What was it like to participate as one of the 108 singers in the "Messiah" chorus, rehearsing such a complicated work for a couple months before the two performances Dec. 6? One of the choristers identified some singers in the 2009 group who were willing to share impressions about the experience.
"Yes! I'd like to know, too, what the participating people think," John Kurtz, the conductor, said.
"There was a togetherness, an almost palpable excitement about the musical event," Liz Sweet stated.
Mrs. Sweet last sang with the "Messiah" chorus more than 30 years ago. Because of family responsibilities and employment obligations, she hadn't been able to return until the rehearsals for the Dec. 6 event. She talked to eight or nine participants and asked each one if she or he would share feelings about the experience. "Other people," she said, "are curious to know. Maybe some will want to come to rehearsals and sing with us." Half of her respondents were area high school students.
Connie Mason, a Howland High junior, was one of the participants interviewed briefly by phone. She said, "This was my third year. It was phenomenal being on the stage. What a confidence building experience! I was scared the first year, but the experienced singers were so nice and supportive. Mr. Kurtz was good with directions, gently telling each section when to sing and how to lend feeling to the words and music."
John Carroll, a first-year singer and senior from Mathews High, was invited to participate by members of his family. John is an experienced musician, having sung for several years in both school and church choirs. John said, "Hearing the 'Messiah' is not the same as singing it. The event was an intense experience, overwhelming." John, unfortunately, may not be able to participate next time. He is likely to be away at college, perhaps Ohio University, he said.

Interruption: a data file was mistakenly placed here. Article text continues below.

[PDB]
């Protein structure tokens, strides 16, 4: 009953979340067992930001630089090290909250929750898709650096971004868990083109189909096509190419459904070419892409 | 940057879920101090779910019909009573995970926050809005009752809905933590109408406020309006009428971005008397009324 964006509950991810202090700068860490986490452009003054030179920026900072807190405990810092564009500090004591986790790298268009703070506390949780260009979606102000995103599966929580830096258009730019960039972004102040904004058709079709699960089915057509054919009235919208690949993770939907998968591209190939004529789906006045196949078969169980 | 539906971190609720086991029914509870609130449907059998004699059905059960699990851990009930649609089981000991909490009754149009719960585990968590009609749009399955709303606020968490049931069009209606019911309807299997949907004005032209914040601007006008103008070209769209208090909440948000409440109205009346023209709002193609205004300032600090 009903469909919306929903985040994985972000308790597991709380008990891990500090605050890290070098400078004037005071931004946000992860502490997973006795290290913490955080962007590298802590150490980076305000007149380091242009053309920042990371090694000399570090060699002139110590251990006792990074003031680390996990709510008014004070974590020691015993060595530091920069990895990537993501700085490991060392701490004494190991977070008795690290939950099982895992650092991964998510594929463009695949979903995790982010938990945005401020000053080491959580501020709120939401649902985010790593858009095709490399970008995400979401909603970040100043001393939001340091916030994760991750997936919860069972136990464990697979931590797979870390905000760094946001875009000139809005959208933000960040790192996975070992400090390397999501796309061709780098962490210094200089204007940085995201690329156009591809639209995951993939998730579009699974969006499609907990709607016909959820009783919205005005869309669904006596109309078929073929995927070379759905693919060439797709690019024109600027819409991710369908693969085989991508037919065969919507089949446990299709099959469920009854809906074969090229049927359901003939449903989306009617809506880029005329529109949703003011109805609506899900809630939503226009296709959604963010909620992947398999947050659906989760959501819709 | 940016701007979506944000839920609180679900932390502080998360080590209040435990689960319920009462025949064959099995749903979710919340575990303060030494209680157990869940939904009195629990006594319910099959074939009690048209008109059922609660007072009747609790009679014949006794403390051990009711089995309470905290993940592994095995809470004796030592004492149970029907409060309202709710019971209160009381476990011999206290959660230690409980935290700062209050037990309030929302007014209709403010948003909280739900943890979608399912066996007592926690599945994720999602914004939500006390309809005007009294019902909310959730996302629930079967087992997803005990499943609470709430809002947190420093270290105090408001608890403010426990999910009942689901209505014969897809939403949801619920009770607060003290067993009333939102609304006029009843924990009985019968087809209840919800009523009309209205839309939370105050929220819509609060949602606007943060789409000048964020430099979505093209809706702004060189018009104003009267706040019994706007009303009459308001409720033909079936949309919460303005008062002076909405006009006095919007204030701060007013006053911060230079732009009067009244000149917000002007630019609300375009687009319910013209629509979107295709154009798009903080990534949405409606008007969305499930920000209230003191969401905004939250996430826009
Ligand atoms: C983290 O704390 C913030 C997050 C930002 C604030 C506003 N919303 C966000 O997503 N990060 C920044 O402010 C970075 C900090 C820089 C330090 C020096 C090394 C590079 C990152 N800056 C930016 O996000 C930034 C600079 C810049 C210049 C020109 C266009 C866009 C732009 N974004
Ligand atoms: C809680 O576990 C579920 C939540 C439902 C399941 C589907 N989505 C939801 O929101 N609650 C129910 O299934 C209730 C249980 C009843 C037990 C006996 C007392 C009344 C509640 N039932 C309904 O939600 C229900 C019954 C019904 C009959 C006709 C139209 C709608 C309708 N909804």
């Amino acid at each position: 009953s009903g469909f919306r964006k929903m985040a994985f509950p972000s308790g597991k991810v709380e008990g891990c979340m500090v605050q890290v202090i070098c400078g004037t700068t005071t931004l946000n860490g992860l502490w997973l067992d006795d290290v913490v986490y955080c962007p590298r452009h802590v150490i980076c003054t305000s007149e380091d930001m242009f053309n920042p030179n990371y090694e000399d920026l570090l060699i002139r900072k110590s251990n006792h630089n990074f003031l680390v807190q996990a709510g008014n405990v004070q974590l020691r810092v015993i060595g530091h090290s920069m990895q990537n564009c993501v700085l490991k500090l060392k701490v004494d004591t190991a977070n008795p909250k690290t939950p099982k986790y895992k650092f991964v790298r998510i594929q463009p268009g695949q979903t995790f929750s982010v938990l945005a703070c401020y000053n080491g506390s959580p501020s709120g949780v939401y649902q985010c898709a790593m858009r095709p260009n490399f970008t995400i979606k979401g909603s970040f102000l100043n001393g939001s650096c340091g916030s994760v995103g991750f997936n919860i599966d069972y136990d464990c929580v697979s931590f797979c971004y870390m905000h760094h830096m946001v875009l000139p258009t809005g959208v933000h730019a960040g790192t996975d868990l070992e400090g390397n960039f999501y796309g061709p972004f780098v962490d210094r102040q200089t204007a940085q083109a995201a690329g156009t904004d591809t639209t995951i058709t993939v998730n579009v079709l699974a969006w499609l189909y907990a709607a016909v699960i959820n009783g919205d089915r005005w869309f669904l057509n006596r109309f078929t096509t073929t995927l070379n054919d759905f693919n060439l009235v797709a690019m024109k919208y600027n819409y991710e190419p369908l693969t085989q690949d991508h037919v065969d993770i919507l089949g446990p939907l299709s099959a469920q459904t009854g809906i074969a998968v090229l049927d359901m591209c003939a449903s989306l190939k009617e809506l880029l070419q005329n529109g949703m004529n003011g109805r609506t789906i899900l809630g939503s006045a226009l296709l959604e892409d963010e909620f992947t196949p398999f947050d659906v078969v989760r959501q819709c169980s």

Other comments by younger participants included: "It was interesting working with mature voices to make the sound more pronounced." "The music is really difficult, but everyone helped." "It was really fun and different, not that difficult." "In addition to giving our time, some of us also contributed the best we could toward the expense of the production." "I will definitely sing again next year."
Comments from "older hands" included: "Singing in parts is confusing for a beginner." "Gives me goose bumps!" "It was great having the enthusiasm of the younger people in the chorus." "Some want to refer to Mr. K. as maestro, but he won't allow that." "We love sharing our vocal gifts which help bring the 'Messiah' to the community." "The music and words were uplifting; stimulating the meaning of the season for me."
The repeated presentations of the "Messiah" around the world give evidence of a spiritual experience for many people. Yet the music composed by George Frederic Handel in just a month's time in 1742, 267 years ago, and the lyrics written by biblical scholar Charles Jennens (1700-1773) were not created as church music. Jennens came to Handel the year before with the idea of telling the story of Christ to the public in an oratorio. Handel's popularity was at low ebb, and he was financially stressed, as the story goes, so he was eager to pursue the new idea. The majestic music of the "Hallelujah Chorus" was not intended to be the highlight of the presentation, but, according to experts, that is what has come to be. The "Messiah" is among the most recognized pieces in the world of music. It restored Handel's prosperity and popularity.
Mr. Kurtz said this presentation "may have been one of the best in several years. In addition, I was encouraged that our donations and attendance were higher. More schools and churches participated. There may have been eight singers from the Warren First Presbyterian Church, the largest single representation, I think." Notwithstanding two knee replacements Dec. 30, Kurtz says he hopes to be involved again with the rehearsals and the event planned for Dec. 5, 2010.
A full Warren Philharmonic Orchestra combined with the "Messiah" chorus performing at the opening of the Robbins Theater in Warren some day would be an event to hear and behold. Could it happen?